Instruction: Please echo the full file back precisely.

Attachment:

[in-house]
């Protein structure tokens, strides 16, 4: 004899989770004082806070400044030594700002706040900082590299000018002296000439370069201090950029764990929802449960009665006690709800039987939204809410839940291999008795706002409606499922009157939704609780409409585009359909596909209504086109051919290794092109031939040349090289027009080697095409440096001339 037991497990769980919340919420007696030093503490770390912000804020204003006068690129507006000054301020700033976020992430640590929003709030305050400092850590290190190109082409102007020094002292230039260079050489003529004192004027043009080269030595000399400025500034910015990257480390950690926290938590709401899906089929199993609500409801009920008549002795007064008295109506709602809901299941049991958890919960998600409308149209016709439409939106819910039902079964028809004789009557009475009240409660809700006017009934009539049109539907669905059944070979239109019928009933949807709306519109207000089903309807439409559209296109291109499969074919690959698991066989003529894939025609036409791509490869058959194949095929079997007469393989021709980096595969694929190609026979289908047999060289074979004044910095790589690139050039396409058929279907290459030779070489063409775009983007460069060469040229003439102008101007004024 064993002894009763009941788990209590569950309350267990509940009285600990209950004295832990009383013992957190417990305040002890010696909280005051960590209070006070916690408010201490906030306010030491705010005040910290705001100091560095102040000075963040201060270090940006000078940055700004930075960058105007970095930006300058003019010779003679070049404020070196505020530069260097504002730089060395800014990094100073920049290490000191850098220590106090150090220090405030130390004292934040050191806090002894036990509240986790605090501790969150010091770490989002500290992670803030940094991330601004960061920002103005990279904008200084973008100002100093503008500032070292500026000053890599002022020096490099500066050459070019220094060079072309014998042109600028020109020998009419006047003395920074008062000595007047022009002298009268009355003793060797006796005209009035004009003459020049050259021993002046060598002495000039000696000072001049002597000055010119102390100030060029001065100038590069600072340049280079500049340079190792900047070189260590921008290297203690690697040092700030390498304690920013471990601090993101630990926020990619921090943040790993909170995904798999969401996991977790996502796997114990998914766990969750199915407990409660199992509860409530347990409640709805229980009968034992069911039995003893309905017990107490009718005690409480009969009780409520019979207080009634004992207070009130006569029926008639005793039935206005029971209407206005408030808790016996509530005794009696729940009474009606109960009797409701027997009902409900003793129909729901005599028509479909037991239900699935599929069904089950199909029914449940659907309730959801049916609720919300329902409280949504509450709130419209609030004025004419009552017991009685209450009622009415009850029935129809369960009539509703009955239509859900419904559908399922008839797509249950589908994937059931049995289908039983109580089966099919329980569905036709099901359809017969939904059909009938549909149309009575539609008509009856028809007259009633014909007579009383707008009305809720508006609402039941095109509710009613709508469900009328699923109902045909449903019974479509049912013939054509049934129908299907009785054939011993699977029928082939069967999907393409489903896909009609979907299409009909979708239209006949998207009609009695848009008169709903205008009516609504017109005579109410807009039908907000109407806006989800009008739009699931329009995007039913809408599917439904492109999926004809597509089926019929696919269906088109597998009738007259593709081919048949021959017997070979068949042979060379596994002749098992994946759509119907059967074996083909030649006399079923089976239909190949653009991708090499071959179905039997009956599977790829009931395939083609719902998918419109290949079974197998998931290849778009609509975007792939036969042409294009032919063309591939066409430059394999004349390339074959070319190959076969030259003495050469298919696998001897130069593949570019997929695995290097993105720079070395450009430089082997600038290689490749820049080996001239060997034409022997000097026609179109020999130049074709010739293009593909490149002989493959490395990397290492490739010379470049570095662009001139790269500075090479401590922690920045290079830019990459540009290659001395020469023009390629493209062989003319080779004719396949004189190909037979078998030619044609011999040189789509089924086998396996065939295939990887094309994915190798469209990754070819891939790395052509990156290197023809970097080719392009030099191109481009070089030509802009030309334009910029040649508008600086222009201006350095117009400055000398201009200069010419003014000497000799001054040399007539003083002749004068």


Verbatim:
[in-house]
């Protein structure tokens, strides 16, 4: 004899989770004082806070400044030594700002706040900082590299000018002296000439370069201090950029764990929802449960009665006690709800039987939204809410839940291999008795706002409606499922009157939704609780409409585009359909596909209504086109051919290794092109031939040349090289027009080697095409440096001339 037991497990769980919340919420007696030093503490770390912000804020204003006068690129507006000054301020700033976020992430640590929003709030305050400092850590290190190109082409102007020094002292230039260079050489003529004192004027043009080269030595000399400025500034910015990257480390950690926290938590709401899906089929199993609500409801009920008549002795007064008295109506709602809901299941049991958890919960998600409308149209016709439409939106819910039902079964028809004789009557009475009240409660809700006017009934009539049109539907669905059944070979239109019928009933949807709306519109207000089903309807439409559209296109291109499969074919690959698991066989003529894939025609036409791509490869058959194949095929079997007469393989021709980096595969694929190609026979289908047999060289074979004044910095790589690139050039396409058929279907290459030779070489063409775009983007460069060469040229003439102008101007004024 064993002894009763009941788990209590569950309350267990509940009285600990209950004295832990009383013992957190417990305040002890010696909280005051960590209070006070916690408010201490906030306010030491705010005040910290705001100091560095102040000075963040201060270090940006000078940055700004930075960058105007970095930006300058003019010779003679070049404020070196505020530069260097504002730089060395800014990094100073920049290490000191850098220590106090150090220090405030130390004292934040050191806090002894036990509240986790605090501790969150010091770490989002500290992670803030940094991330601004960061920002103005990279904008200084973008100002100093503008500032070292500026000053890599002022020096490099500066050459070019220094060079072309014998042109600028020109020998009419006047003395920074008062000595007047022009002298009268009355003793060797006796005209009035004009003459020049050259021993002046060598002495000039000696000072001049002597000055010119102390100030060029001065100038590069600072340049280079500049340079190792900047070189260590921008290297203690690697040092700030390498304690920013471990601090993101630990926020990619921090943040790993909170995904798999969401996991977790996502796997114990998914766990969750199915407990409660199992509860409530347990409640709805229980009968034992069911039995003893309905017990107490009718005690409480009969009780409520019979207080009634004992207070009130006569029926008639005793039935206005029971209407206005408030808790016996509530005794009696729940009474009606109960009797409701027997009902409900003793129909729901005599028509479909037991239900699935599929069904089950199909029914449940659907309730959801049916609720919300329902409280949504509450709130419209609030004025004419009552017991009685209450009622009415009850029935129809369960009539509703009955239509859900419904559908399922008839797509249950589908994937059931049995289908039983109580089966099919329980569905036709099901359809017969939904059909009938549909149309009575539609008509009856028809007259009633014909007579009383707008009305809720508006609402039941095109509710009613709508469900009328699923109902045909449903019974479509049912013939054509049934129908299907009785054939011993699977029928082939069967999907393409489903896909009609979907299409009909979708239209006949998207009609009695848009008169709903205008009516609504017109005579109410807009039908907000109407806006989800009008739009699931329009995007039913809408599917439904492109999926004809597509089926019929696919269906088109597998009738007259593709081919048949021959017997070979068949042979060379596994002749098992994946759509119907059967074996083909030649006399079923089976239909190949653009991708090499071959179905039997009956599977790829009931395939083609719902998918419109290949079974197998998931290849778009609509975007792939036969042409294009032919063309591939066409430059394999004349390339074959070319190959076969030259003495050469298919696998001897130069593949570019997929695995290097993105720079070395450009430089082997600038290689490749820049080996001239060997034409022997000097026609179109020999130049074709010739293009593909490149002989493959490395990397290492490739010379470049570095662009001139790269500075090479401590922690920045290079830019990459540009290659001395020469023009390629493209062989003319080779004719396949004189190909037979078998030619044609011999040189789509089924086998396996065939295939990887094309994915190798469209990754070819891939790395052509990156290197023809970097080719392009030099191109481009070089030509802009030309334009910029040649508008600086222009201006350095117009400055000398201009200069010419003014000497000799001054040399007539003083002749004068």